Before using plants to study genetic degeneration, we need to know if their Y chromosomes are indeed degenerating. The evidence from the best studied species suggests some degeneration. Rumex acetosa Y chromosomes are heterochromatic (Clark et al, 1993; Réjon et al, 1994; Lengerova and Vyskot, 2001). On the other hand, DNAse digestion experiments suggest transcriptional activity of this Y chromosome (Clark et al, 1993), though this could be due to the presence of dispersed repetitive sequences that are transcribed, such as transposable elements. The high frequency of chromosome rearrangements in this species (Wilby and Parker, 1988), and variability of its Y chromosome morphology (Wilby and Parker, 1986), are consistent with such a possibility, but it has not yet been tested. Some X-linked mutations are not masked by the Rumex Y chromosome (Smith, 1963), ie males are hemizygous for this region, like classical sex-linked loci in many animals.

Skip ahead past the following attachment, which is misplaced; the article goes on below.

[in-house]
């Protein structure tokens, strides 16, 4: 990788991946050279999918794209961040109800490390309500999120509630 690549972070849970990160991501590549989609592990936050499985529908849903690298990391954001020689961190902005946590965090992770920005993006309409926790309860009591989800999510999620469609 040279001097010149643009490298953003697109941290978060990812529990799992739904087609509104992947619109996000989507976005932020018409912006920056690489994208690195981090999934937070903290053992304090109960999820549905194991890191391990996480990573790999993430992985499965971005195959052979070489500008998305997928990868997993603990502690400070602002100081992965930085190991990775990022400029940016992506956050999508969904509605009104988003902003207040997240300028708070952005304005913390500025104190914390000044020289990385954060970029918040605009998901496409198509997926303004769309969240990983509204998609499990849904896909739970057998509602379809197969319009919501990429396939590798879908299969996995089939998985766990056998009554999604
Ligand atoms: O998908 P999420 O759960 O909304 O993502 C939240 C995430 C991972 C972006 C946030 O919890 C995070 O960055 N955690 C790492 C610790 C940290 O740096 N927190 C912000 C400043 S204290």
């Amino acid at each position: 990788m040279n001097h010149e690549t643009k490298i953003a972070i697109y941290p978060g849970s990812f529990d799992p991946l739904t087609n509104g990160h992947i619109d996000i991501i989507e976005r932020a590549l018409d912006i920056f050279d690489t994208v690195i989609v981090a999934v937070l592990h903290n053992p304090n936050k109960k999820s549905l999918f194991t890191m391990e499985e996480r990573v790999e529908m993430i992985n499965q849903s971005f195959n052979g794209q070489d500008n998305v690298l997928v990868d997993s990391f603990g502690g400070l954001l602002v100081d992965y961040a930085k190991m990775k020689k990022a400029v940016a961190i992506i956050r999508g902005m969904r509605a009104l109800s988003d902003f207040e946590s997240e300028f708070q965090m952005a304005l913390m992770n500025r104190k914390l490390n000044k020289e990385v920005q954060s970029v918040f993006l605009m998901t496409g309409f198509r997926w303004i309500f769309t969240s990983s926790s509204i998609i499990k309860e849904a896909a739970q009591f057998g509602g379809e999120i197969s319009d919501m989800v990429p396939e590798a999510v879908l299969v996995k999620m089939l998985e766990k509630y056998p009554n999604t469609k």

In Silence latifolia, the two X chromosomes differ in the time of replication, as might be expected if one of them is transcriptionally silenced, and they appear to be differentially methylated, possibly indicating that dosage compensation is occurring by X inactivation in females (Vyskot et al, 1999). Gene expression from Y chromosomes is suggested by estimates of methylation levels (Vyskot et al, 1993), which may imply that many Y-linked genes have not degenerated greatly, if at all (though again the possibility of transposons cannot be excluded). The large size of the Y chromosomes in S. latifolia and dioica (Costich et al, 1991) and many other dioecious plants (Parker, 1990), also suggests that plant Y chromosomes have accumulated repetitive sequences, which have been found on Y chromosomes of S. latifolia (Donnison et al, 1996; Zhang et al, 1998; Lardon et al, 1999) and R. acetosa (Réjon et al, 1994). So far, however, abundances are mostly similar on the X and autosomes (Clark et al, 1993; Donnison et al, 1996; Scutt and Gilmartin, 1997). Thus the evidence is inconclusive, and the nature and range of kinds of such sequences is currently almost totally unknown.